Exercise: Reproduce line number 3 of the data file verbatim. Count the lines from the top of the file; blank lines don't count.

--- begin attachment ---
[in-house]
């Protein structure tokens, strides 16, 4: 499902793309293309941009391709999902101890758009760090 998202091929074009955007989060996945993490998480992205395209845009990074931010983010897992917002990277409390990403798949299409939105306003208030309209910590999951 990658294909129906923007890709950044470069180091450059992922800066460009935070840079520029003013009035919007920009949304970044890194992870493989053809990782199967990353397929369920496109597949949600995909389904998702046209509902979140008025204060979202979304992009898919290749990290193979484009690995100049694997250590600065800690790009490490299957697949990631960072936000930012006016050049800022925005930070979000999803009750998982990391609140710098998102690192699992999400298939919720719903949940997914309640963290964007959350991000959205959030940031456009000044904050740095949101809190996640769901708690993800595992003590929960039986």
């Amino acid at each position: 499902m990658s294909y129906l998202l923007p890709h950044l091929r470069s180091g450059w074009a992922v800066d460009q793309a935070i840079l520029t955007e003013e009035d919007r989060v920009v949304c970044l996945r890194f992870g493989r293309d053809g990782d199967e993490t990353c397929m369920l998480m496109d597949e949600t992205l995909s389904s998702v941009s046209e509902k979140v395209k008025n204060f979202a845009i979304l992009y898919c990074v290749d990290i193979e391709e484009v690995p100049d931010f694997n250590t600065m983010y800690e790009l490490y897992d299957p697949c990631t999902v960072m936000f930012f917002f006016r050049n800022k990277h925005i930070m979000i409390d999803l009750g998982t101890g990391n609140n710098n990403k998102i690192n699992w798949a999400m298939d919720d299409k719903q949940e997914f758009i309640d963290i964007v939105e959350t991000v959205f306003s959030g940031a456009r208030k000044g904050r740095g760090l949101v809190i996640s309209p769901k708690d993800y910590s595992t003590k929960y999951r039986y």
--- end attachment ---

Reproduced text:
């Amino acid at each position: 499902m990658s294909y129906l998202l923007p890709h950044l091929r470069s180091g450059w074009a992922v800066d460009q793309a935070i840079l520029t955007e003013e009035d919007r989060v920009v949304c970044l996945r890194f992870g493989r293309d053809g990782d199967e993490t990353c397929m369920l998480m496109d597949e949600t992205l995909s389904s998702v941009s046209e509902k979140v395209k008025n204060f979202a845009i979304l992009y898919c990074v290749d990290i193979e391709e484009v690995p100049d931010f694997n250590t600065m983010y800690e790009l490490y897992d299957p697949c990631t999902v960072m936000f930012f917002f006016r050049n800022k990277h925005i930070m979000i409390d999803l009750g998982t101890g990391n609140n710098n990403k998102i690192n699992w798949a999400m298939d919720d299409k719903q949940e997914f758009i309640d963290i964007v939105e959350t991000v959205f306003s959030g940031a456009r208030k000044g904050r740095g760090l949101v809190i996640s309209p769901k708690d993800y910590s595992t003590k929960y999951r039986y």